The Economic Impact on Firm Starts and Exits
As part of Global Entrepreneurship Week (Nov. 16 – 22), the Organisation for Economic Co-operation and Development (OECD) today unveiled the first indications of how the economic slump has impacted entrepreneurship in the United States and 11 other countries in 2008 and most of 2009. The Timely Indicators report shows that firm formation declined and exits increased, which economists say could have significant implications for job creation.
Firm entries have slowed following the economic crisis, although there are differences in timing among countries. The United States and the United Kingdom (and to a lesser extent Spain) observed a decrease in firm entries already in 2007, when most other countries were still reporting a steady rise. The subsequent strong fall in firm entries during 2008 and 2009 has resulted in fewer firm entries than in 2005 (except for France and Belgium). The researchers warn that the data for the first half of 2009 should be interpreted with care, however, given the reported signs of economic recovery in recent months in some countries.
“Our research shows that new and young firms have been the primary source of new jobs in the United States over the past three decades,” said Robert Litan, vice president of Research & Policy at the Ewing Marion Kauffman Foundation, which funded the study. “While business exits are a normal part of a healthy entrepreneurial ecosystem, this study shows a concurrent increase in exits and decrease in formation throughout OECD countries as a whole. This should send a giant red flag to policymakers around the globe to pull out all the stops to encourage and support business startups so we can create new jobs and sustain a worldwide economic recovery.”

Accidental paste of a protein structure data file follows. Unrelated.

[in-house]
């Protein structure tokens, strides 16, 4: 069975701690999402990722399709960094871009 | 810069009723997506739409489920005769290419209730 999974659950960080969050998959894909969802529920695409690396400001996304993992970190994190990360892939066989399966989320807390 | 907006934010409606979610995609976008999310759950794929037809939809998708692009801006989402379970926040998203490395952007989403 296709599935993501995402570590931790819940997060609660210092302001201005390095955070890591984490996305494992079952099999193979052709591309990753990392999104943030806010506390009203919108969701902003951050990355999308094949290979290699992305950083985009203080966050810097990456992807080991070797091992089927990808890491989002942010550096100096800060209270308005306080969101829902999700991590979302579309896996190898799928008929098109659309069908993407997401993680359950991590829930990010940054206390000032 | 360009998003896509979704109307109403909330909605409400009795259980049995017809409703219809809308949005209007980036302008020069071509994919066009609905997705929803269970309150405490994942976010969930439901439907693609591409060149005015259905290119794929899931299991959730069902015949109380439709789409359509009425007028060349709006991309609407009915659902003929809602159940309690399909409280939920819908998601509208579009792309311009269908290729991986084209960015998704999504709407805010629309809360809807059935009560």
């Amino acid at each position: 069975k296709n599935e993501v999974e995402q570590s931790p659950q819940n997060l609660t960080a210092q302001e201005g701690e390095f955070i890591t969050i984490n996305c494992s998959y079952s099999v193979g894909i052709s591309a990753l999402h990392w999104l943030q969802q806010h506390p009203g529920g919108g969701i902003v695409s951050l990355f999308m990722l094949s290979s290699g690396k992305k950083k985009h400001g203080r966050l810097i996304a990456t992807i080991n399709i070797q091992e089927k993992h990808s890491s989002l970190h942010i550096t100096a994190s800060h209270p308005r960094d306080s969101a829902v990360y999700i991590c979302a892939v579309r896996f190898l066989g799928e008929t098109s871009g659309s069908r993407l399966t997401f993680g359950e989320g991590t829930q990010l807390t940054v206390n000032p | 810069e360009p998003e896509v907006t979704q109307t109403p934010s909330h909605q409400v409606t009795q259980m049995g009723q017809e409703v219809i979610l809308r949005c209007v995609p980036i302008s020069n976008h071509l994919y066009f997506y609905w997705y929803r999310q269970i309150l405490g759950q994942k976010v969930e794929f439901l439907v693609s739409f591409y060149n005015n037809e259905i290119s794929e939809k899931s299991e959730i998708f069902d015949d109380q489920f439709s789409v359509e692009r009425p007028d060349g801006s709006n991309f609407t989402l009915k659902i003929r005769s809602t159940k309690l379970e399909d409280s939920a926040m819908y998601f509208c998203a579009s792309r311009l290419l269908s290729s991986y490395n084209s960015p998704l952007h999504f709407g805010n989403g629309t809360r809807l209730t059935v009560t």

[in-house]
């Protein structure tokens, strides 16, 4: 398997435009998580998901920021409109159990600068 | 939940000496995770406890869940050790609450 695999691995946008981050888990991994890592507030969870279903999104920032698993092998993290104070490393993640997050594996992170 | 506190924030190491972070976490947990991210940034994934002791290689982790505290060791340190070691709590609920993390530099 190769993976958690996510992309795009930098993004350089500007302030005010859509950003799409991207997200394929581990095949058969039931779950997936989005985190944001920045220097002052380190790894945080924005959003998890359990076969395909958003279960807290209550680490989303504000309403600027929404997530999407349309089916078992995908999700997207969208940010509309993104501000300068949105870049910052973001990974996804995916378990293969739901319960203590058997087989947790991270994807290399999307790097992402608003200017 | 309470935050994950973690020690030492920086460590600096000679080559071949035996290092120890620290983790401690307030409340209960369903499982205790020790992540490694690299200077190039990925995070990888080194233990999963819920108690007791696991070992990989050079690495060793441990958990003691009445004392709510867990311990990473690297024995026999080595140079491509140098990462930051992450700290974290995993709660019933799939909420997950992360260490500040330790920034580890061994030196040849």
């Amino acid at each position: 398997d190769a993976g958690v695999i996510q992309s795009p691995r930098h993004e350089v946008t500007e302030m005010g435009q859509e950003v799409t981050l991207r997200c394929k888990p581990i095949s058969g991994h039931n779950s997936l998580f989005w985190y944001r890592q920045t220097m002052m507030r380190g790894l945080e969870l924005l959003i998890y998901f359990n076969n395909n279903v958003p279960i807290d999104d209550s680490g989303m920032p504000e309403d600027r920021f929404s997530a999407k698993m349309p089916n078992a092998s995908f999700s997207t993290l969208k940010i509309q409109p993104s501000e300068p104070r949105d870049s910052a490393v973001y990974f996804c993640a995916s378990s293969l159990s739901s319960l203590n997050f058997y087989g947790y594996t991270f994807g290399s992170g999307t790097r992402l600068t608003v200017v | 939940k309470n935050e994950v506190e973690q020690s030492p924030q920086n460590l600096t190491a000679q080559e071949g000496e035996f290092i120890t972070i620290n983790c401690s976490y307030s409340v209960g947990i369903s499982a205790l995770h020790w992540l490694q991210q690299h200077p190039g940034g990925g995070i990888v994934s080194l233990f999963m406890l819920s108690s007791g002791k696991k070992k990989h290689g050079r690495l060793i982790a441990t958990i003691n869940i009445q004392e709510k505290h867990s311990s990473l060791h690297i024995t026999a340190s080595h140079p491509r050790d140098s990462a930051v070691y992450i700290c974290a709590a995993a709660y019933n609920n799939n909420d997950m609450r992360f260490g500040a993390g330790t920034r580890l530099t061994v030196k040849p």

According to the report, Eastern European countries and Brazil—countries undergoing a high degree of restructuring—are experiencing higher rates of firm births, deaths and even growth. Employment creation and destruction through firm births and deaths seem to form an important part of the employment churning in countries. The report also shows the services industry having a higher degree of entrepreneurial dynamism compared to manufacturing.
The Timely Indicators report is part of the second annual publication of the joint OECD-Eurostat Entrepreneurship Indicator Programme (EIP), which uses official government data to measure performance in 23 countries. Similar to last year’s publication, the 2009 EIP presents indicators on entrepreneurial performance. This EIP report, however, has expanded in breadth and scope to reinforce the multiple measures of internationally comparable data on entrepreneurial activity from 18 OECD countries in 2008 to 23 countries and regions. In addition, the report presents for the first time a broad set of indicators on entrepreneurial determinants (access to finance, regulatory framework, knowledge creation and diffusion, market conditions, entrepreneurial capabilities and entrepreneurial culture), allowing countries to benchmark themselves in terms of entrepreneurial policies and the entrepreneurship environment. To access the report, visit www.oecd.org/statistics/measuringentrepreneurship.